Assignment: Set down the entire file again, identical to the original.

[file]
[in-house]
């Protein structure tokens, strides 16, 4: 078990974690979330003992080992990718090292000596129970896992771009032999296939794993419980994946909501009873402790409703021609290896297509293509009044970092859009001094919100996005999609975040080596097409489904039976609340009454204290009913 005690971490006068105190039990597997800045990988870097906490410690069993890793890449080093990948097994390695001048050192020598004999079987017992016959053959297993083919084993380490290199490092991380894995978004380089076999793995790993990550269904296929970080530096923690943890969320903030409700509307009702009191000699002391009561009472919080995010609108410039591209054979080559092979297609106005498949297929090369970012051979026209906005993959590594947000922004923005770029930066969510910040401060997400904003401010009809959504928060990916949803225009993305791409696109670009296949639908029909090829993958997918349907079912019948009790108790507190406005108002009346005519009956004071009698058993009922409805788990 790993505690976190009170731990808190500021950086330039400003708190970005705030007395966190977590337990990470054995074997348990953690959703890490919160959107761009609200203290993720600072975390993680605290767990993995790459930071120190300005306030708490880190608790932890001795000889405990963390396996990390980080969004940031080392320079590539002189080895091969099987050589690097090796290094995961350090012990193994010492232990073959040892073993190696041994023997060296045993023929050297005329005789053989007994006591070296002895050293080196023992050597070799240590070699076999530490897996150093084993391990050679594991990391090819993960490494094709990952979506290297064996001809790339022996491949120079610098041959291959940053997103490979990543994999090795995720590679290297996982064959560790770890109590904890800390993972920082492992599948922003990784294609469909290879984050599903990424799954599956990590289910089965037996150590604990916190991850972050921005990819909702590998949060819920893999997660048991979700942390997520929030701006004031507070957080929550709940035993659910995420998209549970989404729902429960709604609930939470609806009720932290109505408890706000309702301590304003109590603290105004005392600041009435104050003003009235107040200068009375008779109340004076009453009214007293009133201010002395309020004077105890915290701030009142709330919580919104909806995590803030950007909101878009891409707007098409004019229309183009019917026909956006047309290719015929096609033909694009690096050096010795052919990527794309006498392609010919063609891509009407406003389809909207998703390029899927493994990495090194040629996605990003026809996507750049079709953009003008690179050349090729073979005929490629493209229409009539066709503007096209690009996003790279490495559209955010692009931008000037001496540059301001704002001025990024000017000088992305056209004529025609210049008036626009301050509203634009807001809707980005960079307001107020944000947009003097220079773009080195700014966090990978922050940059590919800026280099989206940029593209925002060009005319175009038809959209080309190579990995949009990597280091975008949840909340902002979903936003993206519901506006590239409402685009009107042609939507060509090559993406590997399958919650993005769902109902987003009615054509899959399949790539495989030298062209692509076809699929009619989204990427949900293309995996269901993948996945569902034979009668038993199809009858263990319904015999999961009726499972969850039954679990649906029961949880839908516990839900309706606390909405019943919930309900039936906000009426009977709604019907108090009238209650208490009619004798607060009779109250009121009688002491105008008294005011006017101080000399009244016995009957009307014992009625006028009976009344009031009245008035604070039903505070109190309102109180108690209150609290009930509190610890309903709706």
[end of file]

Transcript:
[in-house]
């Protein structure tokens, strides 16, 4: 078990974690979330003992080992990718090292000596129970896992771009032999296939794993419980994946909501009873402790409703021609290896297509293509009044970092859009001094919100996005999609975040080596097409489904039976609340009454204290009913 005690971490006068105190039990597997800045990988870097906490410690069993890793890449080093990948097994390695001048050192020598004999079987017992016959053959297993083919084993380490290199490092991380894995978004380089076999793995790993990550269904296929970080530096923690943890969320903030409700509307009702009191000699002391009561009472919080995010609108410039591209054979080559092979297609106005498949297929090369970012051979026209906005993959590594947000922004923005770029930066969510910040401060997400904003401010009809959504928060990916949803225009993305791409696109670009296949639908029909090829993958997918349907079912019948009790108790507190406005108002009346005519009956004071009698058993009922409805788990 790993505690976190009170731990808190500021950086330039400003708190970005705030007395966190977590337990990470054995074997348990953690959703890490919160959107761009609200203290993720600072975390993680605290767990993995790459930071120190300005306030708490880190608790932890001795000889405990963390396996990390980080969004940031080392320079590539002189080895091969099987050589690097090796290094995961350090012990193994010492232990073959040892073993190696041994023997060296045993023929050297005329005789053989007994006591070296002895050293080196023992050597070799240590070699076999530490897996150093084993391990050679594991990391090819993960490494094709990952979506290297064996001809790339022996491949120079610098041959291959940053997103490979990543994999090795995720590679290297996982064959560790770890109590904890800390993972920082492992599948922003990784294609469909290879984050599903990424799954599956990590289910089965037996150590604990916190991850972050921005990819909702590998949060819920893999997660048991979700942390997520929030701006004031507070957080929550709940035993659910995420998209549970989404729902429960709604609930939470609806009720932290109505408890706000309702301590304003109590603290105004005392600041009435104050003003009235107040200068009375008779109340004076009453009214007293009133201010002395309020004077105890915290701030009142709330919580919104909806995590803030950007909101878009891409707007098409004019229309183009019917026909956006047309290719015929096609033909694009690096050096010795052919990527794309006498392609010919063609891509009407406003389809909207998703390029899927493994990495090194040629996605990003026809996507750049079709953009003008690179050349090729073979005929490629493209229409009539066709503007096209690009996003790279490495559209955010692009931008000037001496540059301001704002001025990024000017000088992305056209004529025609210049008036626009301050509203634009807001809707980005960079307001107020944000947009003097220079773009080195700014966090990978922050940059590919800026280099989206940029593209925002060009005319175009038809959209080309190579990995949009990597280091975008949840909340902002979903936003993206519901506006590239409402685009009107042609939507060509090559993406590997399958919650993005769902109902987003009615054509899959399949790539495989030298062209692509076809699929009619989204990427949900293309995996269901993948996945569902034979009668038993199809009858263990319904015999999961009726499972969850039954679990649906029961949880839908516990839900309706606390909405019943919930309900039936906000009426009977709604019907108090009238209650208490009619004798607060009779109250009121009688002491105008008294005011006017101080000399009244016995009957009307014992009625006028009976009344009031009245008035604070039903505070109190309102109180108690209150609290009930509190610890309903709706």